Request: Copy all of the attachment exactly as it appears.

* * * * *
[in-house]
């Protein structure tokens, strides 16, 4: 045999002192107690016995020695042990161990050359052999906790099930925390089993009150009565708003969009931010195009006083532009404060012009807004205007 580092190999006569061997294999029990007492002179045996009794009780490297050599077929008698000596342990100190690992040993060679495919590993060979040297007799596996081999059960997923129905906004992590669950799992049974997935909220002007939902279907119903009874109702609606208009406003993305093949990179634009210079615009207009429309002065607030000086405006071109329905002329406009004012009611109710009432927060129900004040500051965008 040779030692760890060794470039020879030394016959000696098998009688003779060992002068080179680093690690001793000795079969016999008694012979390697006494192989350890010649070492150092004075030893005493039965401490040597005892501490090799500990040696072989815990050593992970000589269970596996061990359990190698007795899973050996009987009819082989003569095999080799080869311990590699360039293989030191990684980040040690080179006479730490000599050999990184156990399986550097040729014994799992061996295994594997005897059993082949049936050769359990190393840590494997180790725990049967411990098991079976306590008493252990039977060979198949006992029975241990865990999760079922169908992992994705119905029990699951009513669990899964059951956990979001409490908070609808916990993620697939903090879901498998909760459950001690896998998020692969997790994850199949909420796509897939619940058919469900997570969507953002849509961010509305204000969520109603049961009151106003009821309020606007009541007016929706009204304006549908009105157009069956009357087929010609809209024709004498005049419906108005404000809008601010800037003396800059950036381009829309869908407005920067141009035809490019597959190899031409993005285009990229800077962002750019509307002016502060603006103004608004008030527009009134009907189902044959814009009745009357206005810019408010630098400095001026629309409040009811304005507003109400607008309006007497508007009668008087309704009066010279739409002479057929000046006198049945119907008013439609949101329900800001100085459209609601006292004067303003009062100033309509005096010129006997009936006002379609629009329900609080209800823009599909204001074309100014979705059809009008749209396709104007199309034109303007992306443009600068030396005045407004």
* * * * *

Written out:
[in-house]
């Protein structure tokens, strides 16, 4: 045999002192107690016995020695042990161990050359052999906790099930925390089993009150009565708003969009931010195009006083532009404060012009807004205007 580092190999006569061997294999029990007492002179045996009794009780490297050599077929008698000596342990100190690992040993060679495919590993060979040297007799596996081999059960997923129905906004992590669950799992049974997935909220002007939902279907119903009874109702609606208009406003993305093949990179634009210079615009207009429309002065607030000086405006071109329905002329406009004012009611109710009432927060129900004040500051965008 040779030692760890060794470039020879030394016959000696098998009688003779060992002068080179680093690690001793000795079969016999008694012979390697006494192989350890010649070492150092004075030893005493039965401490040597005892501490090799500990040696072989815990050593992970000589269970596996061990359990190698007795899973050996009987009819082989003569095999080799080869311990590699360039293989030191990684980040040690080179006479730490000599050999990184156990399986550097040729014994799992061996295994594997005897059993082949049936050769359990190393840590494997180790725990049967411990098991079976306590008493252990039977060979198949006992029975241990865990999760079922169908992992994705119905029990699951009513669990899964059951956990979001409490908070609808916990993620697939903090879901498998909760459950001690896998998020692969997790994850199949909420796509897939619940058919469900997570969507953002849509961010509305204000969520109603049961009151106003009821309020606007009541007016929706009204304006549908009105157009069956009357087929010609809209024709004498005049419906108005404000809008601010800037003396800059950036381009829309869908407005920067141009035809490019597959190899031409993005285009990229800077962002750019509307002016502060603006103004608004008030527009009134009907189902044959814009009745009357206005810019408010630098400095001026629309409040009811304005507003109400607008309006007497508007009668008087309704009066010279739409002479057929000046006198049945119907008013439609949101329900800001100085459209609601006292004067303003009062100033309509005096010129006997009936006002379609629009329900609080209800823009599909204001074309100014979705059809009008749209396709104007199309034109303007992306443009600068030396005045407004």